The History of Tuna
Tuna holds the distinction as one of the world’s most popular fish and one of the most reliable food sources.
While cans of tuna sit on shelves in kitchen pantries around the world, the high-protein, low-fat fish is also on the menus of well-known restaurants.
But Subway, one of the world’s largest sandwich chains, is under fire for allegedly having tuna missing from its tuna sandwich. A class-action lawsuit was filed in a federal court in Northern California claiming that Subway’s tuna sandwiches “are completely bereft of tuna as an ingredient.” The lawsuit, filed in January, alleges that Subway’s tuna is “not tuna and not fish” but a “mixture of various concoctions that do not constitute tuna.”
Subway vehemently denies the allegations, stating in a news release that it serves “100 percent wild-caught, cooked tuna, which is mixed with mayonnaise and used in freshly made sandwiches, wraps, and salads that are served to and enjoyed by our guests.”
Besides making headlines, the lawsuit has shined a spotlight on tuna, the second most consumed seafood in the United States behind shrimp, and the second-most eaten fish in Britain, behind salmon. The United States and Europe are the largest consumers of canned tuna, according to a market analysis report by the California-based, Grand View Research.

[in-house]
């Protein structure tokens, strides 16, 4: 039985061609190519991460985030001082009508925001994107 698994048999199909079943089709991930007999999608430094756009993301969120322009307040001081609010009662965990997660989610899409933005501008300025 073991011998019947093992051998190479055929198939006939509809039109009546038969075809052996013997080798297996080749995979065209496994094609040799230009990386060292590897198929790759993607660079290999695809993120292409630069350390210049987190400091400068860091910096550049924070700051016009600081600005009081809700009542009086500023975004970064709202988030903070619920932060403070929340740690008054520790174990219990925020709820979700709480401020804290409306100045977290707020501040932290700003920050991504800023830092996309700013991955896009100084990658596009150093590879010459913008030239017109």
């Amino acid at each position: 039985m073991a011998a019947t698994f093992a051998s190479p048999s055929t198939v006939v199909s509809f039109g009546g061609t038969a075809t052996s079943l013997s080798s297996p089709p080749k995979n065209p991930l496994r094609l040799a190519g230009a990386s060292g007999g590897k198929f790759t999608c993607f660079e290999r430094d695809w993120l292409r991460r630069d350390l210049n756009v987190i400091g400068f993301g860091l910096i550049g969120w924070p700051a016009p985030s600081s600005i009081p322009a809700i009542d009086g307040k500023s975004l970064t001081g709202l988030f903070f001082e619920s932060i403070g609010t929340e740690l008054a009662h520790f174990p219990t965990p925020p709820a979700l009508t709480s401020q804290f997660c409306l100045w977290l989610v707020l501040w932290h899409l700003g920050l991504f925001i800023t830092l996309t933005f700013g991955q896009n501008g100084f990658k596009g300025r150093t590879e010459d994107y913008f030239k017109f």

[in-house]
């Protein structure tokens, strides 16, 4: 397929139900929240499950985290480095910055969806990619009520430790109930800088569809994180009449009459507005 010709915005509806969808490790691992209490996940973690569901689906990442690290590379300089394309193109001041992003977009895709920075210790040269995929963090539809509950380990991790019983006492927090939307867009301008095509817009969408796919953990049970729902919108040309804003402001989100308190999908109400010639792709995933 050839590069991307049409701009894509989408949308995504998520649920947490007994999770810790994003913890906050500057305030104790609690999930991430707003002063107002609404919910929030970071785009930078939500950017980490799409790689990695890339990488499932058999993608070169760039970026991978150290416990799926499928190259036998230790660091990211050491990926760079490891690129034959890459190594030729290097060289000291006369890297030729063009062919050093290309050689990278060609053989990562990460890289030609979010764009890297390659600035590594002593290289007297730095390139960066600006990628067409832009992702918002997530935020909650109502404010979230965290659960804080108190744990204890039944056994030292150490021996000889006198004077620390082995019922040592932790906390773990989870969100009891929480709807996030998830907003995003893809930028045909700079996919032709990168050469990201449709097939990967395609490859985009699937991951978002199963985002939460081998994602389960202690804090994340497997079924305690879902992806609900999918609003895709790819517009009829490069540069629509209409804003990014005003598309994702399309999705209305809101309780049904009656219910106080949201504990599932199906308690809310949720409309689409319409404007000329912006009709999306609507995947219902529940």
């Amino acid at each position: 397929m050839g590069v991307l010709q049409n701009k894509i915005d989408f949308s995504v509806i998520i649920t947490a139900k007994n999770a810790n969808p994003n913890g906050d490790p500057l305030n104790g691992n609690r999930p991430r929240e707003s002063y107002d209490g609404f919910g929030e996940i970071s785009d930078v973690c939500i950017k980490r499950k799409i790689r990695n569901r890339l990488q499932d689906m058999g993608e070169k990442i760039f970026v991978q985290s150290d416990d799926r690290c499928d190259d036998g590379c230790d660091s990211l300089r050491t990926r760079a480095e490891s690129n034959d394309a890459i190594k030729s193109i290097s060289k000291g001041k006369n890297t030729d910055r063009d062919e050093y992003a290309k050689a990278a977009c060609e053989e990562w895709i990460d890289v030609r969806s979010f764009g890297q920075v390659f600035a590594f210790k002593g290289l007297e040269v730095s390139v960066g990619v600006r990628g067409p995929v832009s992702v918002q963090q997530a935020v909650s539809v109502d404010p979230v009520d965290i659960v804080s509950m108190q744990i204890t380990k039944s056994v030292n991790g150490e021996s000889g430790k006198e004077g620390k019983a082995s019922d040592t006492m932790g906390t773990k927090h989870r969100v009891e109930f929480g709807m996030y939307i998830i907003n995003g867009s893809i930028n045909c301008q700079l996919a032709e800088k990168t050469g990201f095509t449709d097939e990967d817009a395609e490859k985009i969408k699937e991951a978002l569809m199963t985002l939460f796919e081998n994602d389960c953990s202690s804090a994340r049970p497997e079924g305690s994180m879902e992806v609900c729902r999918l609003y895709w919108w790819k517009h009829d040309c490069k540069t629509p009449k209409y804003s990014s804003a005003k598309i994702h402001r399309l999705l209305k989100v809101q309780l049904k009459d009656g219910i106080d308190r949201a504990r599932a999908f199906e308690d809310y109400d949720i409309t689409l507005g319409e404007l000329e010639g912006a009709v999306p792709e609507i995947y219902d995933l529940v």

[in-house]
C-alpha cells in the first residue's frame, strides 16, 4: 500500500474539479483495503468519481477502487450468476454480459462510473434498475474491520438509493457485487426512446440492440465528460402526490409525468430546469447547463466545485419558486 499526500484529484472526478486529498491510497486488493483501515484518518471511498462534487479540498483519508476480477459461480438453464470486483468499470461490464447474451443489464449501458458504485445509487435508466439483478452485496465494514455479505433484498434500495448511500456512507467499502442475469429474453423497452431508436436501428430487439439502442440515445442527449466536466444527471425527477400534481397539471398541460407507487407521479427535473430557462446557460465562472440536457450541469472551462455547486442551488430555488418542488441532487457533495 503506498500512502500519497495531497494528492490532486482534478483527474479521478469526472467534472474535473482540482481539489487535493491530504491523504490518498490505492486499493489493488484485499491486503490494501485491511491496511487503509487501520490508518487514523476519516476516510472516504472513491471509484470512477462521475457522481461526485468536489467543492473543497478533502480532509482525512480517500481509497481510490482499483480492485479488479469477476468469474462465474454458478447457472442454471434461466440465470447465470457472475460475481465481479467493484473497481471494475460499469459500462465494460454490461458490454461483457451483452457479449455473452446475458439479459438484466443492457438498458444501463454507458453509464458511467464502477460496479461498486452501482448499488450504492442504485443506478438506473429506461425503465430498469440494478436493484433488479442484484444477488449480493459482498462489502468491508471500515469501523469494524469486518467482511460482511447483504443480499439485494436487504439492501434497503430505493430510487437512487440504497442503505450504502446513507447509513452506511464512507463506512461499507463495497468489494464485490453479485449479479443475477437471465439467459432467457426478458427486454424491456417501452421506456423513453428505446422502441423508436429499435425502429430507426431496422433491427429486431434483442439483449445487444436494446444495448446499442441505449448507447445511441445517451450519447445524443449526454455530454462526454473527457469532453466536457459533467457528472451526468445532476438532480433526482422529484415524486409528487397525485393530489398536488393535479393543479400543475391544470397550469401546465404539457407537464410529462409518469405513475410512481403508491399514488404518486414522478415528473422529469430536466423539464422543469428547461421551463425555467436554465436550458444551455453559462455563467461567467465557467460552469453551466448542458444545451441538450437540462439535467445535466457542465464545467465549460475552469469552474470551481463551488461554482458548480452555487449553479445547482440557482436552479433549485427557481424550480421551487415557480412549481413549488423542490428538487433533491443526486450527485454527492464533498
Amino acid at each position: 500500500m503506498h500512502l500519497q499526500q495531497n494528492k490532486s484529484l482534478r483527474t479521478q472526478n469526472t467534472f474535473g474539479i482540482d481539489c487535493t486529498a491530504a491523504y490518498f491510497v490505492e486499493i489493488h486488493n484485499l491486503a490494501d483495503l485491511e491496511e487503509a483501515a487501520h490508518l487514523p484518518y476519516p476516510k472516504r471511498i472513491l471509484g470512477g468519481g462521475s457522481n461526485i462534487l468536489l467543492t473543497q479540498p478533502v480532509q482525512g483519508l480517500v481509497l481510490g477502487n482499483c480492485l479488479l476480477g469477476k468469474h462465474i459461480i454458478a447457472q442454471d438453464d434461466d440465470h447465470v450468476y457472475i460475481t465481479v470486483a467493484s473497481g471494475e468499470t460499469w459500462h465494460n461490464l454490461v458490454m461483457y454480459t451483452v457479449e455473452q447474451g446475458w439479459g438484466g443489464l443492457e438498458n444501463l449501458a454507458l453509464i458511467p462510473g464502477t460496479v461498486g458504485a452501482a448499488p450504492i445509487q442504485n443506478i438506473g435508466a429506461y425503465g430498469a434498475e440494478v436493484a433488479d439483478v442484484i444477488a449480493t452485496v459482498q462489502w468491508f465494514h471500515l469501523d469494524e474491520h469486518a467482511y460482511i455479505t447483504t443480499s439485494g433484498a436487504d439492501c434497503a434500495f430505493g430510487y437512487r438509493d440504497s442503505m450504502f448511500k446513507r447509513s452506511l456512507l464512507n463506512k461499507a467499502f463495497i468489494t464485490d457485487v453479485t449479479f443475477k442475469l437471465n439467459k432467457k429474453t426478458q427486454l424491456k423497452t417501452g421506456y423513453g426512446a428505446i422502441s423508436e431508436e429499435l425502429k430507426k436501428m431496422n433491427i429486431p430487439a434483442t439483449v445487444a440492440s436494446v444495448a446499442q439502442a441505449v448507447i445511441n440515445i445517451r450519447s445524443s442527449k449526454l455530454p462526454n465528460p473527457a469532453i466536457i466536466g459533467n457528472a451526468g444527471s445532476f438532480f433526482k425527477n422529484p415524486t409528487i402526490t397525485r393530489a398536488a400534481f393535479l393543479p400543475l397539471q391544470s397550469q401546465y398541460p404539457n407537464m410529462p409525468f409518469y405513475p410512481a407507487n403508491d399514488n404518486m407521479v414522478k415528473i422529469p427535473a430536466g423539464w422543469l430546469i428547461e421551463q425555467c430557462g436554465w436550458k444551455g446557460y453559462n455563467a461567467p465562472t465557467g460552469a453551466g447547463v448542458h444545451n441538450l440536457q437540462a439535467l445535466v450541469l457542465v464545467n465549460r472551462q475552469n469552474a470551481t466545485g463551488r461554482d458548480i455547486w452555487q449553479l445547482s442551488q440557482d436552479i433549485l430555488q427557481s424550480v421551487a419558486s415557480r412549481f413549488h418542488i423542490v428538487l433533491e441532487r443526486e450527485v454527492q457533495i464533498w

The report showed the global canned tuna market size valued at $8.57 billion (USD) in 2020 and is expected to grow at a rate of 4.7 percent from 2020 to 2027. The revenue forecast in 2027 is $11.89 billion.
Fresh tuna is also of high value in other countries, including Japan. For example, the finest bluefin tuna in Japan reportedly can be valued at $200 per pound. At the first auction of the new year in 2020 at Tokyo’s Toyosu fish market, a bluefin tuna, weighing 276 kilograms (608 pounds), sold for 193.2 million yen ($1.8 million).
Tuna had been a staple in Japan and the Pacific Islands since the 18th and 19th centuries and historians say that tuna fishing is at least 2,000 years old in the Mediterranean.